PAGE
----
MARK wrote one of the four Bible books about the life of Jesus. It is the shortest and easiest one to read. Who was Mark? Do you think he knew Jesus?—* Let’s see what hard tests Mark faced and learn why Mark never gave up being a Christian.
Mark is first mentioned by name in the Bible after King Herod Agrippa threw the apostle Peter in prison. One night an angel freed Peter, and he immediately went to the home of Mark’s mother, Mary, who lived in Jerusalem. Peter’s release from prison occurred about ten years after Jesus was killed at Passover 33 C.E.—Acts 12:1-5, 11-17.
Do you know why Peter went to Mary’s home?— Probably because he knew members of her family and was aware that Jesus’ disciples held meetings in her home. Mark’s cousin Barnabas had long been a disciple, at least since the Festival of Pentecost 33 C.E. His generosity at that time in behalf of new disciples is mentioned in the Bible. So Jesus may have known Barnabas, as well as his aunt Mary and her son Mark.—Acts 4:36, 37; Colossians 4:10.
In his Gospel, Mark wrote that on the night Jesus was arrested, a youth wearing only a garment “over his naked body” was present. When enemies grabbed Jesus, Mark wrote that the youth escaped. Who do you think that youth could have been?— Yes, it was probably Mark! So when Jesus and his apostles left late that night, Mark apparently threw on a garment and followed.—Mark 14:51, 52.
Mark indeed had a rich spiritual background. He was likely present when holy spirit was poured out at Pentecost 33 C.E., and he had close association with faithful servants of God, such as Peter. But he also accompanied his cousin Barnabas, who helped Saul by introducing him to Peter some three years after Jesus had appeared to Saul in a vision. Years later, Barnabas went to Tarsus in order to find Saul there.—Acts 9:1-15, 27; 11:22-26; 12:25; Galatians 1:18, 19.
In 47 C.E., Barnabas and Saul were selected to do missionary work. They took Mark along, but for some unexplained reason, Mark later left them and returned home to Jerusalem. Saul, who came to be known by his Roman name Paul, was angry. And he did not ignore what he considered a serious failure on Mark’s part.—Acts 13:1-3, 9, 13.
When returning from their missionary tour, Paul and Barnabas reported wonderful successes. (Acts 14:24-28) Months later, the two planned to return and visit new converts where they had preached. Barnabas wanted to take Mark along, but do you know what Paul thought?— He “did not think it proper” because Mark had earlier left them to go home. What happened next surely made Mark sad!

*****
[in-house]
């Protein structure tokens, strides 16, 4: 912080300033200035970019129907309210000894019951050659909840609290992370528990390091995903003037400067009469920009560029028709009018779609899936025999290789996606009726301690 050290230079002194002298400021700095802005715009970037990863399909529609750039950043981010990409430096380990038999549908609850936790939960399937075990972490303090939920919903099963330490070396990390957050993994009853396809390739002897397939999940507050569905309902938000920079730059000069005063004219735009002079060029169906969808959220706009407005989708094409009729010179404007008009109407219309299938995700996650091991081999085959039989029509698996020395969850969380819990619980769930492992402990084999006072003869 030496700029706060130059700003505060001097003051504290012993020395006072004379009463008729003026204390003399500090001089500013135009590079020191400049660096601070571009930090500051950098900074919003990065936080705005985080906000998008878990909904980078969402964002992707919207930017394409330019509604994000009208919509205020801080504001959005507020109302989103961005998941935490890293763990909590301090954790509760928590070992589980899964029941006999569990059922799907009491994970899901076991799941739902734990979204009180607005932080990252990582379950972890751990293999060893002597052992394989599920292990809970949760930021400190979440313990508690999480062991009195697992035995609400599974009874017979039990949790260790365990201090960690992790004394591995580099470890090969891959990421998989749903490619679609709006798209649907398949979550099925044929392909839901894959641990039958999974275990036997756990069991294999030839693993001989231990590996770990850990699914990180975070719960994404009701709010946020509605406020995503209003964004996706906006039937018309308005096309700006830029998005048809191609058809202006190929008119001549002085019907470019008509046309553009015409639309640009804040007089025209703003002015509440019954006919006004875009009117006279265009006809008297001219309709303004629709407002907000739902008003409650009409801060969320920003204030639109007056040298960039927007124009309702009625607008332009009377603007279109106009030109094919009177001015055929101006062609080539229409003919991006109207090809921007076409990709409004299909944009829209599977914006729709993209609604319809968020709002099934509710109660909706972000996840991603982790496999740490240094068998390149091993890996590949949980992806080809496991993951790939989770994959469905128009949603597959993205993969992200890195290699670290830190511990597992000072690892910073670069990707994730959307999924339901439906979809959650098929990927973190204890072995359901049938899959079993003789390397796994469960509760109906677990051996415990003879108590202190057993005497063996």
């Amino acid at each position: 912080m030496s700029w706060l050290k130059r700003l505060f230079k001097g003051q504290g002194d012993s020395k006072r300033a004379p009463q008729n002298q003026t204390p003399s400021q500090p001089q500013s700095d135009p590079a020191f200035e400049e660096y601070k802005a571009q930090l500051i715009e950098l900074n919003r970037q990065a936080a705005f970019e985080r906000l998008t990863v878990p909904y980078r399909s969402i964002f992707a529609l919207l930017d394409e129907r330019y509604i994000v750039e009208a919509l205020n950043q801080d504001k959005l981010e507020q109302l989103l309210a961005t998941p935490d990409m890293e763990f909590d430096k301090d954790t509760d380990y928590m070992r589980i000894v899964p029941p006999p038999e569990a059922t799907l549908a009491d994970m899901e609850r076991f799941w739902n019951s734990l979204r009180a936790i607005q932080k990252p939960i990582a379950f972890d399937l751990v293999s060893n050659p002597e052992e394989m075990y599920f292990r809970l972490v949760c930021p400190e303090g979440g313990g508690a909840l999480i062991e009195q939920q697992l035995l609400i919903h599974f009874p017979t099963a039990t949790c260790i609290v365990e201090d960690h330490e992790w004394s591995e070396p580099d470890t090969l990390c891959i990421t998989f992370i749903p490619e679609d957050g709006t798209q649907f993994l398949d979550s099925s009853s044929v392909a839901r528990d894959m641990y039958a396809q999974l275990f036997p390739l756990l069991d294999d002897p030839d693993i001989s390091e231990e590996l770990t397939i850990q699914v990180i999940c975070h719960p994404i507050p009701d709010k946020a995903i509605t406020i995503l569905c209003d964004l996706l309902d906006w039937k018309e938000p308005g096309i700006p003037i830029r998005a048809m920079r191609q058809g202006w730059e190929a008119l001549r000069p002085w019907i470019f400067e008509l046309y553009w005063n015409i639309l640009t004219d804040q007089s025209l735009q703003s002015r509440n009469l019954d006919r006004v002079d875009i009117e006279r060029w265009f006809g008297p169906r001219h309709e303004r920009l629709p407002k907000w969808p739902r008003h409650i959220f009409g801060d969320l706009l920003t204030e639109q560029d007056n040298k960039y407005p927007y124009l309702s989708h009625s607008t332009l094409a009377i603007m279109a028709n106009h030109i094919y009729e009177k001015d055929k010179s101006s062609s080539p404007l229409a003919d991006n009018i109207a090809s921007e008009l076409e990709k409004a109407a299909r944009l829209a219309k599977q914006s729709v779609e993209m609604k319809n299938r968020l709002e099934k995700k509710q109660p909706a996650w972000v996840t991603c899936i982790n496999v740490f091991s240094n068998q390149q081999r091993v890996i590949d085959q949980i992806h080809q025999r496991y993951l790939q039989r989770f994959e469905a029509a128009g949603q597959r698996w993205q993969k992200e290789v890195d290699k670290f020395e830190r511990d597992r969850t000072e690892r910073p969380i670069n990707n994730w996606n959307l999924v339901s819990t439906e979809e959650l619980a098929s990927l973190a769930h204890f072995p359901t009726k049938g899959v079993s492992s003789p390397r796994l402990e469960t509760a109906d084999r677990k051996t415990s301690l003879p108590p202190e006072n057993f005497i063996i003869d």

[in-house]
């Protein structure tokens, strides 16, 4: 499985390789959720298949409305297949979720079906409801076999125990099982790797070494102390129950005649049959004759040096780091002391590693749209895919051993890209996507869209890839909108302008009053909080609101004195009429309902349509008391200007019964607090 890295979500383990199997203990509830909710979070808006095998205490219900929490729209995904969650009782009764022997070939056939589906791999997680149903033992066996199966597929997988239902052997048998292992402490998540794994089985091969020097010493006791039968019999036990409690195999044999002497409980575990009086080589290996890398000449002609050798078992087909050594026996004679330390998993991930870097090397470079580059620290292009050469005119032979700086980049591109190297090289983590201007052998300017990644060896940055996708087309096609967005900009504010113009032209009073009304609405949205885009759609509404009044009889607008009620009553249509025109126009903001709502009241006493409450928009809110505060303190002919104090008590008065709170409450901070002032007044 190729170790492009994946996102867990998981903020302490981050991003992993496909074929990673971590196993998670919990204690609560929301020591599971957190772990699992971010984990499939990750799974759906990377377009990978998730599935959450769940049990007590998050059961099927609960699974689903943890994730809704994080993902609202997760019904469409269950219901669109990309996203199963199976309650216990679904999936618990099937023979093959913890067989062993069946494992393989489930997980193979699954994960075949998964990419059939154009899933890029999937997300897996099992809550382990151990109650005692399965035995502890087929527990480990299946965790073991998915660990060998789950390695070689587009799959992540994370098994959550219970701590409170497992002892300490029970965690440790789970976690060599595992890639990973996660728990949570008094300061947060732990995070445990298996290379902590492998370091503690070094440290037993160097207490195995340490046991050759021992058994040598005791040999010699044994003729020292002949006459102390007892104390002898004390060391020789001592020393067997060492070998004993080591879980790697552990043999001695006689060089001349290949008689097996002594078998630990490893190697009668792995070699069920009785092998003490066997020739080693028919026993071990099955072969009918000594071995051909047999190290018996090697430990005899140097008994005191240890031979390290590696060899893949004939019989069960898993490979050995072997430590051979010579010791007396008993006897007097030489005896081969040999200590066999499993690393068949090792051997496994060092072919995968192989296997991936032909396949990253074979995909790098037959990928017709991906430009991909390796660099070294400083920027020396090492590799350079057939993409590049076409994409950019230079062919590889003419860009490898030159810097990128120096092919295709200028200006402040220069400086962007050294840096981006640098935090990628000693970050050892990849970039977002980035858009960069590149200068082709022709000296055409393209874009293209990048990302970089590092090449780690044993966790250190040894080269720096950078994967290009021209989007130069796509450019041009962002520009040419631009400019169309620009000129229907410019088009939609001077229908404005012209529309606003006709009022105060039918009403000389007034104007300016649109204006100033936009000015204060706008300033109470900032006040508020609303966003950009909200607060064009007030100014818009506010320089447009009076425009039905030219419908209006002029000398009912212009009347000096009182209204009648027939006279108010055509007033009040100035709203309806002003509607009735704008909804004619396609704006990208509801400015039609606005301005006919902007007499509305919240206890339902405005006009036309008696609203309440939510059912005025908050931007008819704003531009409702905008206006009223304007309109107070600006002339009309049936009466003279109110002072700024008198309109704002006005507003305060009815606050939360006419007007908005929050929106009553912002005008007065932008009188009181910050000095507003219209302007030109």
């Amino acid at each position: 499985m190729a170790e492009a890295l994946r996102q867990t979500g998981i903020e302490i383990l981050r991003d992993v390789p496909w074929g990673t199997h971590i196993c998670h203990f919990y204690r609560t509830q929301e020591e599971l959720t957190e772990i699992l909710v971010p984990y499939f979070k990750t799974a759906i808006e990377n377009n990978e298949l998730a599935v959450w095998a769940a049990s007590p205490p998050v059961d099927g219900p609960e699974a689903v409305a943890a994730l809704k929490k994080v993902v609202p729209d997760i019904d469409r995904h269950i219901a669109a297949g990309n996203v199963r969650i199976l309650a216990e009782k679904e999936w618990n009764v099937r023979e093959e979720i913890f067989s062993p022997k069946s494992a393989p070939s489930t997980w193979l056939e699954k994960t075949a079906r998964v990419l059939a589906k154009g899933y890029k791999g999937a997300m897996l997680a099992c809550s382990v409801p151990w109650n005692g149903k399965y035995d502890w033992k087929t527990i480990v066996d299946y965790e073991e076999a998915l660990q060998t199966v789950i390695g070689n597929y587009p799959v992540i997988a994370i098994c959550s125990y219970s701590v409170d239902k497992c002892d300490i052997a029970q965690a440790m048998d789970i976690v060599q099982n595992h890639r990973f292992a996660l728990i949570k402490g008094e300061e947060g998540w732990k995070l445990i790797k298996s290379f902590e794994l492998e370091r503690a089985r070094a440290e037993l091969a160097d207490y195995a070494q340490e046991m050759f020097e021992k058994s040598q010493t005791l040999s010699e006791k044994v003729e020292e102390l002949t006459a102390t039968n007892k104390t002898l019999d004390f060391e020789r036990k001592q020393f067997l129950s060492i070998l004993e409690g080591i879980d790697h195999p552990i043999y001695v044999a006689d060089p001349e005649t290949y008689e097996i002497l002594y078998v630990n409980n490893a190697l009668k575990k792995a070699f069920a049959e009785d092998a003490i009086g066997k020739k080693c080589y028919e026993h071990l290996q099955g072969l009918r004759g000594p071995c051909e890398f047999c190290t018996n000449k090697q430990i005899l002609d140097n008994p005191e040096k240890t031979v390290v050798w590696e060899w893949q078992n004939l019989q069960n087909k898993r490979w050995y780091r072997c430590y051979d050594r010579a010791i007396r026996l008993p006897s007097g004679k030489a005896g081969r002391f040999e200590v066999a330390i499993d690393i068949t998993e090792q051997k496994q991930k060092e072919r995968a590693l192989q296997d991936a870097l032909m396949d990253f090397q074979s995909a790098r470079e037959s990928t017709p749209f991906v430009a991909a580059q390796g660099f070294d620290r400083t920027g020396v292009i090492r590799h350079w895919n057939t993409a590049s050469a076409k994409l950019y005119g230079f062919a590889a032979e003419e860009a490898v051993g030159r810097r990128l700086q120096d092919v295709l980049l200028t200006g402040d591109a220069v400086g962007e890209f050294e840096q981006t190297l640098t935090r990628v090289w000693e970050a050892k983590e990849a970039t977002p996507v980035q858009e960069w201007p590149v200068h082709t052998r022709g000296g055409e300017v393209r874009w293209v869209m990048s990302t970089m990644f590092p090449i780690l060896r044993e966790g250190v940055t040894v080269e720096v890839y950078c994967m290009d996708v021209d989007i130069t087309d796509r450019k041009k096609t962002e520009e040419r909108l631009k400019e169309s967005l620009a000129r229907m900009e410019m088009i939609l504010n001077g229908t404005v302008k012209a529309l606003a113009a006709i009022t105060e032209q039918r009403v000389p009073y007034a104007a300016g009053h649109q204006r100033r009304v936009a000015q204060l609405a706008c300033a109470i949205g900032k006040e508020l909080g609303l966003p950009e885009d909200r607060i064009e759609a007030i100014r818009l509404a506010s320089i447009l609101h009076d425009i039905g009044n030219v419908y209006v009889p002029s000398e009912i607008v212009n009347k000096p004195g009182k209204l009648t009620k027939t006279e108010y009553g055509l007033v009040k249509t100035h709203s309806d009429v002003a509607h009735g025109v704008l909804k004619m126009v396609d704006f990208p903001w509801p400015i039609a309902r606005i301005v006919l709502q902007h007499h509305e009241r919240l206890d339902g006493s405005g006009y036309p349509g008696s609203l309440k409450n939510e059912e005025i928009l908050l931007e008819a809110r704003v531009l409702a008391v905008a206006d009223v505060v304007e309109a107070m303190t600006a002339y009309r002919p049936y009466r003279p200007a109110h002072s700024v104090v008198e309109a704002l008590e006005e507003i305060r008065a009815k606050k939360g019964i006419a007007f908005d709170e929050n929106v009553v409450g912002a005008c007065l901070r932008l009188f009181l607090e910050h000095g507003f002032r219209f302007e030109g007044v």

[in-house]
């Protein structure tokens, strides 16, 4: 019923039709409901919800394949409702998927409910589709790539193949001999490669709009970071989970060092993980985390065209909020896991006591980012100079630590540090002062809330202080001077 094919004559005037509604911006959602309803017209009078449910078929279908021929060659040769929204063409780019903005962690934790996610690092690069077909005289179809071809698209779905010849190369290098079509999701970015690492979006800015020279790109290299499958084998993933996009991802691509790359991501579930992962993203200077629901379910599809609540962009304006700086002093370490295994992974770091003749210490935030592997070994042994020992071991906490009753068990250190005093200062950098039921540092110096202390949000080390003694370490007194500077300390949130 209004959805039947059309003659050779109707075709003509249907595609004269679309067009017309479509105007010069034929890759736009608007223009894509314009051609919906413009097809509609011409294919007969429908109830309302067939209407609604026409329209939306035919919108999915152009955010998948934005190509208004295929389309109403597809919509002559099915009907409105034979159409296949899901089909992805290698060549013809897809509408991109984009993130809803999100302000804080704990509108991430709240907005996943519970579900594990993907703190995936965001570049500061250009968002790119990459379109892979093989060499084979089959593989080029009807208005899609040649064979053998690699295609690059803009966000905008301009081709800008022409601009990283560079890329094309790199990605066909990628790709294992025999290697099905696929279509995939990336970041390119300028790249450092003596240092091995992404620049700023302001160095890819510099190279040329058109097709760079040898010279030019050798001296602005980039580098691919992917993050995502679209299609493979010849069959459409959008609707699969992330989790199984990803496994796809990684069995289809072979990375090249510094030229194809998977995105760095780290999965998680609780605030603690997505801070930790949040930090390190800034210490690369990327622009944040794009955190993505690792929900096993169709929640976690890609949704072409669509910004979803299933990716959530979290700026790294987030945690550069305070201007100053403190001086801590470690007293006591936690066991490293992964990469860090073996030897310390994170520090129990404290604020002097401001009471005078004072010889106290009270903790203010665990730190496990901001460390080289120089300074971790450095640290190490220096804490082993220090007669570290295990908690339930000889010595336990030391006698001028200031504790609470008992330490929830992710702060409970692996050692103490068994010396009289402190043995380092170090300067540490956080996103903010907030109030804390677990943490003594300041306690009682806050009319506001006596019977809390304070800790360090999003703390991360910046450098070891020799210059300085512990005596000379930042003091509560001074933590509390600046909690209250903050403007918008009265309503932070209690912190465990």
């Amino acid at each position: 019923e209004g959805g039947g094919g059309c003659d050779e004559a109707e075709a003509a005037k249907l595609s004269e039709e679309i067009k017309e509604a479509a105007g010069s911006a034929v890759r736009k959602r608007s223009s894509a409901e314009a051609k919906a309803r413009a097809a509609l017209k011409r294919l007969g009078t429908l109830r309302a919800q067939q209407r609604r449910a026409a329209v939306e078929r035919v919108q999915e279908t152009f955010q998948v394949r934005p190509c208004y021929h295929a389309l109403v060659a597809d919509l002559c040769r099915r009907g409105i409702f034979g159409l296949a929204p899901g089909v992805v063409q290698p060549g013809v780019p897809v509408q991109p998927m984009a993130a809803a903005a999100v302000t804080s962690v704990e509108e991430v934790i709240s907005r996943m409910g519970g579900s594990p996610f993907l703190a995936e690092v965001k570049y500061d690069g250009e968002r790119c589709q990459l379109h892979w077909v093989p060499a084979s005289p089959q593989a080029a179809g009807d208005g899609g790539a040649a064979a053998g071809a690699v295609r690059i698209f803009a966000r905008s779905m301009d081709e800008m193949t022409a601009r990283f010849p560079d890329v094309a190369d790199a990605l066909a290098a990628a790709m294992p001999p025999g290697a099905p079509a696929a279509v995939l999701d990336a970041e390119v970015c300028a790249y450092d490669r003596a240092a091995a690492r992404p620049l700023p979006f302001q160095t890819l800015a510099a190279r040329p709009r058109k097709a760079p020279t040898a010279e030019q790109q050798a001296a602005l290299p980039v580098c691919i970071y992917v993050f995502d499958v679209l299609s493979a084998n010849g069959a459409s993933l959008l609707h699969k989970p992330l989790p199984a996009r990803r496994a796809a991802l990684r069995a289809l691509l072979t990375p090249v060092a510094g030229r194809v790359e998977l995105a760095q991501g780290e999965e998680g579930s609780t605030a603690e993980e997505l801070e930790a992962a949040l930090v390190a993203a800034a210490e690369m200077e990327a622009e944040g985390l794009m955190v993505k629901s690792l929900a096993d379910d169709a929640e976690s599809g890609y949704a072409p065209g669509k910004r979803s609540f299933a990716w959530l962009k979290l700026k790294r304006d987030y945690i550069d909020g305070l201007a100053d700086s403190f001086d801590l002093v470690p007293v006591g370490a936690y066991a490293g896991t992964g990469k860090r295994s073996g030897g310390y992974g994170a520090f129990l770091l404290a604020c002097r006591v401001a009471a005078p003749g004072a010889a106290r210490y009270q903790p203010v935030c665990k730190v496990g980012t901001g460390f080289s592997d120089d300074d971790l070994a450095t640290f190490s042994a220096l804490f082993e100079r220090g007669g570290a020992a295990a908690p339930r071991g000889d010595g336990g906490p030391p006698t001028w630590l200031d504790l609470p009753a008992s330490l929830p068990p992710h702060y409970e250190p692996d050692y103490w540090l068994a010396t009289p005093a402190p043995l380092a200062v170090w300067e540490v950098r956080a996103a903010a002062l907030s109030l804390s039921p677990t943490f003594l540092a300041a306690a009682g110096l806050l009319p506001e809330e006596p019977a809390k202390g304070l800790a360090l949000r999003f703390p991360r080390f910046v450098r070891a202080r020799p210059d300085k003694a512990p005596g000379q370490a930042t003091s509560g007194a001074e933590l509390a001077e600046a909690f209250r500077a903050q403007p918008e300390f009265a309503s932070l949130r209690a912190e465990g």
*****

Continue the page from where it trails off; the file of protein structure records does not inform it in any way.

Tempers flared, and after “a sharp burst of anger,” Paul and Barnabas separated. Barnabas took Mark along to preach in Cyprus, and Paul selected Silas and revisited the new disciples, as previously planned. How hurt Mark must have been for causing the trouble between Paul and Barnabas!—Acts 15:36-41.
We don’t know why Mark earlier left to go home. He likely had what he felt was a good reason. In any case, Barnabas was evidently convinced that it would not happen again. And he was right. Mark did not give up! Later he did missionary work with Peter in far-off Babylon. From there, Peter sent greetings, adding: “And so does Mark my son.”—1 Peter 5:13.
What a close spiritual relationship Peter and Mark had! This is also evident when we read Mark’s Gospel. Therein Mark reflects Peter’s perceptive firsthand observations. As an example, compare the accounts of a storm on the Sea of Galilee. Mark adds details about where Jesus was sleeping in the boat and what he was sleeping on, things that a fisherman like Peter would notice. Why don’t we see this for ourselves by reading together and comparing these Bible accounts at Matthew 8:24; Mark 4:37, 38; and Luke 8:23?
Later, when Paul was imprisoned in Rome, he commended Mark for his loyal support. (Colossians 4:10, 11) And when Paul was imprisoned there again, he wrote to Timothy and asked him to bring Mark, explaining: “He is useful to me for ministering.” (2 Timothy 4:11) Indeed, what grand privileges of service Mark enjoyed because he did not give up!
If you are reading with a child, the dash provides a reminder to pause and encourage the child to express himself.